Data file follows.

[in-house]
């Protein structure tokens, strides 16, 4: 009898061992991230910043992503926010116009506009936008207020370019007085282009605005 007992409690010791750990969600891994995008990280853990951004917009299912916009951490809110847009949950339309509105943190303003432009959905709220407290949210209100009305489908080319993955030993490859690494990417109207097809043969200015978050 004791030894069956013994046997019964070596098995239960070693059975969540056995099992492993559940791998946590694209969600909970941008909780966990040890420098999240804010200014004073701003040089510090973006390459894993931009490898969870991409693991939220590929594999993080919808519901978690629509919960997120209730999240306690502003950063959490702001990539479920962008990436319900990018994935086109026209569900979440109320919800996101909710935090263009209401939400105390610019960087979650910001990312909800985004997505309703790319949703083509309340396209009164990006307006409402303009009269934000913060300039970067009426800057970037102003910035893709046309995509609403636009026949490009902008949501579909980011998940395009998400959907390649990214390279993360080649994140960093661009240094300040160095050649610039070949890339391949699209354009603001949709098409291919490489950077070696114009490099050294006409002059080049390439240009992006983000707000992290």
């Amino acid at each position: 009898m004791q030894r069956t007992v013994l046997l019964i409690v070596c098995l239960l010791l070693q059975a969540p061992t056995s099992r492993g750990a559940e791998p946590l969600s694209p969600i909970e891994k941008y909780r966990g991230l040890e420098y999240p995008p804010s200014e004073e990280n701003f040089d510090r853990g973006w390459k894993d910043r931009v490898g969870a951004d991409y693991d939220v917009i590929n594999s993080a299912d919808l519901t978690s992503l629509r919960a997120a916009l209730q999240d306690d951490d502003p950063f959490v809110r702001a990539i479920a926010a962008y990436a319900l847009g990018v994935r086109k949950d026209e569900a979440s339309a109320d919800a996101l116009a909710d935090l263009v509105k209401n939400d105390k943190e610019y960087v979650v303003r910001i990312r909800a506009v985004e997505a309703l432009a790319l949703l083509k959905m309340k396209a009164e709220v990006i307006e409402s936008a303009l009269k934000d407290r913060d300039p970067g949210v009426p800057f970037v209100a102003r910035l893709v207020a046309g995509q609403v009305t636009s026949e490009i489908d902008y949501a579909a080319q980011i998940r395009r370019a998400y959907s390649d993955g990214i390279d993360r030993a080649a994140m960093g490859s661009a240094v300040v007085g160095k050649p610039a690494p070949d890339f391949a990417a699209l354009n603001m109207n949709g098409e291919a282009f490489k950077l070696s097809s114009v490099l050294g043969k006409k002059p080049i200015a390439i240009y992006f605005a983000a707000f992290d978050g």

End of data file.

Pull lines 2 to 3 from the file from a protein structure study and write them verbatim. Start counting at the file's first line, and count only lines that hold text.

């Protein structure tokens, strides 16, 4: 009898061992991230910043992503926010116009506009936008207020370019007085282009605005 007992409690010791750990969600891994995008990280853990951004917009299912916009951490809110847009949950339309509105943190303003432009959905709220407290949210209100009305489908080319993955030993490859690494990417109207097809043969200015978050 004791030894069956013994046997019964070596098995239960070693059975969540056995099992492993559940791998946590694209969600909970941008909780966990040890420098999240804010200014004073701003040089510090973006390459894993931009490898969870991409693991939220590929594999993080919808519901978690629509919960997120209730999240306690502003950063959490702001990539479920962008990436319900990018994935086109026209569900979440109320919800996101909710935090263009209401939400105390610019960087979650910001990312909800985004997505309703790319949703083509309340396209009164990006307006409402303009009269934000913060300039970067009426800057970037102003910035893709046309995509609403636009026949490009902008949501579909980011998940395009998400959907390649990214390279993360080649994140960093661009240094300040160095050649610039070949890339391949699209354009603001949709098409291919490489950077070696114009490099050294006409002059080049390439240009992006983000707000992290």
């Amino acid at each position: 009898m004791q030894r069956t007992v013994l046997l019964i409690v070596c098995l239960l010791l070693q059975a969540p061992t056995s099992r492993g750990a559940e791998p946590l969600s694209p969600i909970e891994k941008y909780r966990g991230l040890e420098y999240p995008p804010s200014e004073e990280n701003f040089d510090r853990g973006w390459k894993d910043r931009v490898g969870a951004d991409y693991d939220v917009i590929n594999s993080a299912d919808l519901t978690s992503l629509r919960a997120a916009l209730q999240d306690d951490d502003p950063f959490v809110r702001a990539i479920a926010a962008y990436a319900l847009g990018v994935r086109k949950d026209e569900a979440s339309a109320d919800a996101l116009a909710d935090l263009v509105k209401n939400d105390k943190e610019y960087v979650v303003r910001i990312r909800a506009v985004e997505a309703l432009a790319l949703l083509k959905m309340k396209a009164e709220v990006i307006e409402s936008a303009l009269k934000d407290r913060d300039p970067g949210v009426p800057f970037v209100a102003r910035l893709v207020a046309g995509q609403v009305t636009s026949e490009i489908d902008y949501a579909a080319q980011i998940r395009r370019a998400y959907s390649d993955g990214i390279d993360r030993a080649a994140m960093g490859s661009a240094v300040v007085g160095k050649p610039a690494p070949d890339f391949a990417a699209l354009n603001m109207n949709g098409e291919a282009f490489k950077l070696s097809s114009v490099l050294g043969k006409k002059p080049i200015a390439i240009y992006f605005a983000a707000f992290d978050g």